Michael Matthews has turned the page on years of bad luck in the Tour de France to complete his set of grand tour victories when he won the 10th stage after a royal breakaway on Tuesday. The Australian, with three Vuelta and two Giro d’Italia stage wins to his name, outsprinted his breakaway companions after 197km from Escaldes-Engordany, Andorra, benefiting from the support of two of his Orica-Bike Exchange team mates.
World champion Peter Sagan (Tinkoff), who reclaimed the green jersey for the points classification from Briton Mark Cavendish, took second place and Norway’s Edvald Boasson Hagen (Dimension Data) finished third.
Matthews missed the 2014 Tour after sustaining injuries in training and last year, he abandoned after breaking four ribs.
“And this year already I had crashed twice. I was almost giving up on this race, thinking maybe the Tour de France is not for me,” he said. “But today my dream has come true.”
Briton Chris Froome (Team Sky) retained the overall leader’s yellow jersey after finishing safe in the main peloton 9:39 off the pace.
Australia’s Richie Porte remains two minutes and ten seconds behind Froome.
“The start was pretty full on, there was a lot of work for my team mates to control the race,” said Froome. “But it was pretty straightforward from there. However, it’s a good day to tick off.”
The stage got off to a nervous start on the category-one climb to the Port d’Envalira, as riders were keen to win places in the day’s breakaway which took its final shape after about 60 kilometres.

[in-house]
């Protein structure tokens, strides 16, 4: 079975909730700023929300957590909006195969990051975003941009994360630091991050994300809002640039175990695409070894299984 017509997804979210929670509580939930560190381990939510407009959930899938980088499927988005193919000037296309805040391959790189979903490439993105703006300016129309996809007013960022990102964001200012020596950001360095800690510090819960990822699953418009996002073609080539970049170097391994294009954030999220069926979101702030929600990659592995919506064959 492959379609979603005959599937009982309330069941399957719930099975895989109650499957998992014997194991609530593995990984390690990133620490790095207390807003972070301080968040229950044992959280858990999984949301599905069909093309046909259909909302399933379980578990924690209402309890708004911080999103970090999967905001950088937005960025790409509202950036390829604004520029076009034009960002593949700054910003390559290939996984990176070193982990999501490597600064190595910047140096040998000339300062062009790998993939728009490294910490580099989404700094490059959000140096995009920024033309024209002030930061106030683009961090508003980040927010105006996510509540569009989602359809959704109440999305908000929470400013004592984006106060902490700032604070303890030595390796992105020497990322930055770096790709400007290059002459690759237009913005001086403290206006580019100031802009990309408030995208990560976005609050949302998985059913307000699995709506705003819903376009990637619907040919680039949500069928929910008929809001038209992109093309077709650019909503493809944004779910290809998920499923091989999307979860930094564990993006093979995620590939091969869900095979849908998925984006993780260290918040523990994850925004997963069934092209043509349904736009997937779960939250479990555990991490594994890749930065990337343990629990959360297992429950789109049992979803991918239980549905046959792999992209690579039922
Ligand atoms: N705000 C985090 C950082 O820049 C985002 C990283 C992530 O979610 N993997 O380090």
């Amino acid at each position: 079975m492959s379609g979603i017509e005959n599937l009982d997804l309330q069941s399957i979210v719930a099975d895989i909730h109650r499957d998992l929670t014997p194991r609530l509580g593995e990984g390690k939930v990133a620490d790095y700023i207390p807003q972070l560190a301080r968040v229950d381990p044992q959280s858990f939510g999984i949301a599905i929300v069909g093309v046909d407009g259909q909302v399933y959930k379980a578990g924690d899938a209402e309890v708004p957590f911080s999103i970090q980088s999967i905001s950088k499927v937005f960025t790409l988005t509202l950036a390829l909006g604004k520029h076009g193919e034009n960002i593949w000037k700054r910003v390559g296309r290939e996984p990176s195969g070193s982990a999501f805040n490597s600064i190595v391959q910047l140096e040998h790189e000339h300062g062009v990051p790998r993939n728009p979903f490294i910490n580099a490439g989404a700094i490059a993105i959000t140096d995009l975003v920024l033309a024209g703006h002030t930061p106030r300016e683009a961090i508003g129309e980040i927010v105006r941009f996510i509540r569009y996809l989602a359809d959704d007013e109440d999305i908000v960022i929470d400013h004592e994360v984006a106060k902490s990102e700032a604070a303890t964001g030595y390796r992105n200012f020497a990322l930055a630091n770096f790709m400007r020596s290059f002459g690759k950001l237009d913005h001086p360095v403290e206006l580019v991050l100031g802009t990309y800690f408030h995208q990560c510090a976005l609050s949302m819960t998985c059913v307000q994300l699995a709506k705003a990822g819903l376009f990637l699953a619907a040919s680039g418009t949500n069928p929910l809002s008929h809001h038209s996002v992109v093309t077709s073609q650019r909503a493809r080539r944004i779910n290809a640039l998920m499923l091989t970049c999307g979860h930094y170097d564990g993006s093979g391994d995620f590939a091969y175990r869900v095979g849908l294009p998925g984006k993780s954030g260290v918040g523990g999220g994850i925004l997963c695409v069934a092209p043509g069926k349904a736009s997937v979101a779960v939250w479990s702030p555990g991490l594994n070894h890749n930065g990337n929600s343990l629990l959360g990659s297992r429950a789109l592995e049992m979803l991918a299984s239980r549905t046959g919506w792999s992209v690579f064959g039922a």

It was a royal break as six of the 15 fugitives had already worn the yellow jersey and nine of them were Tour stage winners.
With 24km left, Sagan’s brutal acceleration on a small rise split the group and only seven, including two of Matthews’s teammates, remained in front.
Matthews benefited from compatriot and teammate Luke Durbridge’s work to keep the chasers at bay and then stayed in Sagan’s wheel as his other team mate, South African Daryl Impey, led the group in the lead-up to the final sprint.
Impey also attacked on the short climb up the Cote de Saint Ferreol close to the finish, forcing Sagan to make efforts that probably left the Slovak short of juice in the finale.
Matthews then delivered with an impressive burst of speed over the final 200 metres.
“I would not have won without Luke Durbridge, and Daryl Impey attacking in the climb and leading out the sprint,” said Matthews.
Wednesday’s 11th stage is a 162.5-km ride between Carcassonne and Montpellier that should favour the sprinters before Thursday’s trek up to the intimidating Mont Ventoux.